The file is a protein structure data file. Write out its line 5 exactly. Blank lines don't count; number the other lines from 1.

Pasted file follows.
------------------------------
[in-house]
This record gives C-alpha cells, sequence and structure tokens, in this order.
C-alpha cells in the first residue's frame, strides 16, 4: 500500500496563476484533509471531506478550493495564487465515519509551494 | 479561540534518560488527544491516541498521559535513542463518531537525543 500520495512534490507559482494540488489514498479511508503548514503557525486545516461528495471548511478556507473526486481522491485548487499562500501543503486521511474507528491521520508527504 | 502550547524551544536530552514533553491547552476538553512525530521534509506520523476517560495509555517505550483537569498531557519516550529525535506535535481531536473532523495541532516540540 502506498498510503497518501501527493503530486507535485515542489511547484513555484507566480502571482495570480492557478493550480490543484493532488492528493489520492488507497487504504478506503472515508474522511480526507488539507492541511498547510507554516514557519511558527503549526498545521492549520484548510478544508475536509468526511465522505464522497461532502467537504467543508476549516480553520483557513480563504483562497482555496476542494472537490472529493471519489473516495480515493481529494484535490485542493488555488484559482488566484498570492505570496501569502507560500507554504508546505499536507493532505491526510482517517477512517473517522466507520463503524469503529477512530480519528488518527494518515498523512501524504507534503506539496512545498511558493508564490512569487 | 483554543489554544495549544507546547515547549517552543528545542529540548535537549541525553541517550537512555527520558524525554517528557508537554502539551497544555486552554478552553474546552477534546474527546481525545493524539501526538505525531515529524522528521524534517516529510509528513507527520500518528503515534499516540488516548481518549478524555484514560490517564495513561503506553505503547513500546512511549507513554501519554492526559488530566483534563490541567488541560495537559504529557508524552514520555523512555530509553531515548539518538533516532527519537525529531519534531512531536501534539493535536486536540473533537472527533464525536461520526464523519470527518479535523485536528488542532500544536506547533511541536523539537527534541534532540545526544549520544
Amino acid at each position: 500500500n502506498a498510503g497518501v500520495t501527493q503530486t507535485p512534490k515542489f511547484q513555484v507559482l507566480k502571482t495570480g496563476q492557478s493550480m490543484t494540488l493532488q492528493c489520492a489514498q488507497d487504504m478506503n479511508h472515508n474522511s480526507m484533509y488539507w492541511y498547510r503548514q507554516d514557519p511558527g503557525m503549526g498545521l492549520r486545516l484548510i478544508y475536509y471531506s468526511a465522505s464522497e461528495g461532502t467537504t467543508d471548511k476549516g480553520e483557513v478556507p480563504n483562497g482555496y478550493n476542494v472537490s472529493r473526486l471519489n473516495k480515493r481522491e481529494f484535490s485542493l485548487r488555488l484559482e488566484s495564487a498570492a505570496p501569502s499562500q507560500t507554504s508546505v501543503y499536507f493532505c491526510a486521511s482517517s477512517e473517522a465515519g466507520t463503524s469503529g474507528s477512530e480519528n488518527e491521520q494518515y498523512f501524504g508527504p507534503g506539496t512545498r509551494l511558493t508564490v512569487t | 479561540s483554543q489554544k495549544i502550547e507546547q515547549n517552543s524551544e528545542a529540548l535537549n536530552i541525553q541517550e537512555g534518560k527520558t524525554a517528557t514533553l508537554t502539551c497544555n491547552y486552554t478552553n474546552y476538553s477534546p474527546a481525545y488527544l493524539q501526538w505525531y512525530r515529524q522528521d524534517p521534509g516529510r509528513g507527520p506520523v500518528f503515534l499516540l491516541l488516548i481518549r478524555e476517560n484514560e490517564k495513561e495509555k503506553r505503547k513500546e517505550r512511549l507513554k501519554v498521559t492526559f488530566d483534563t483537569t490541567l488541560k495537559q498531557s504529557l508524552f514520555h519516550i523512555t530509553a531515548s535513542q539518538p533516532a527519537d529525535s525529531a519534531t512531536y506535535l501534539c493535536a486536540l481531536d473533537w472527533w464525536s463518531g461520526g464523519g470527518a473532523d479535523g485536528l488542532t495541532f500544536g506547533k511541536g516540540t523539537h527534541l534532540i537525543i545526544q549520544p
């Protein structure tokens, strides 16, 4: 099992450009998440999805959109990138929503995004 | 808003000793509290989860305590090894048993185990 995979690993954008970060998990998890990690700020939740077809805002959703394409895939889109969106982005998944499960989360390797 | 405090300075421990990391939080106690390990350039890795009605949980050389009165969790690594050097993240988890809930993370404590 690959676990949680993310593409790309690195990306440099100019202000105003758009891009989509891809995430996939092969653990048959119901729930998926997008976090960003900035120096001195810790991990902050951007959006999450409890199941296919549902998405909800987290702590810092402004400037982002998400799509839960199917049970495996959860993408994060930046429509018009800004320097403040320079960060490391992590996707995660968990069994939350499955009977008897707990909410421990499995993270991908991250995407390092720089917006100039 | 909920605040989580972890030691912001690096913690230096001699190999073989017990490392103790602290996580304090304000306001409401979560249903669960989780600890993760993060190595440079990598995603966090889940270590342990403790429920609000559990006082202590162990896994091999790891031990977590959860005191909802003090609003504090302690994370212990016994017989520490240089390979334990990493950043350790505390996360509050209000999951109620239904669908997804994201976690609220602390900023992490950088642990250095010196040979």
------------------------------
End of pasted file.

């Protein structure tokens, strides 16, 4: 099992450009998440999805959109990138929503995004 | 808003000793509290989860305590090894048993185990 995979690993954008970060998990998890990690700020939740077809805002959703394409895939889109969106982005998944499960989360390797 | 405090300075421990990391939080106690390990350039890795009605949980050389009165969790690594050097993240988890809930993370404590 690959676990949680993310593409790309690195990306440099100019202000105003758009891009989509891809995430996939092969653990048959119901729930998926997008976090960003900035120096001195810790991990902050951007959006999450409890199941296919549902998405909800987290702590810092402004400037982002998400799509839960199917049970495996959860993408994060930046429509018009800004320097403040320079960060490391992590996707995660968990069994939350499955009977008897707990909410421990499995993270991908991250995407390092720089917006100039 | 909920605040989580972890030691912001690096913690230096001699190999073989017990490392103790602290996580304090304000306001409401979560249903669960989780600890993760993060190595440079990598995603966090889940270590342990403790429920609000559990006082202590162990896994091999790891031990977590959860005191909802003090609003504090302690994370212990016994017989520490240089390979334990990493950043350790505390996360509050209000999951109620239904669908997804994201976690609220602390900023992490950088642990250095010196040979």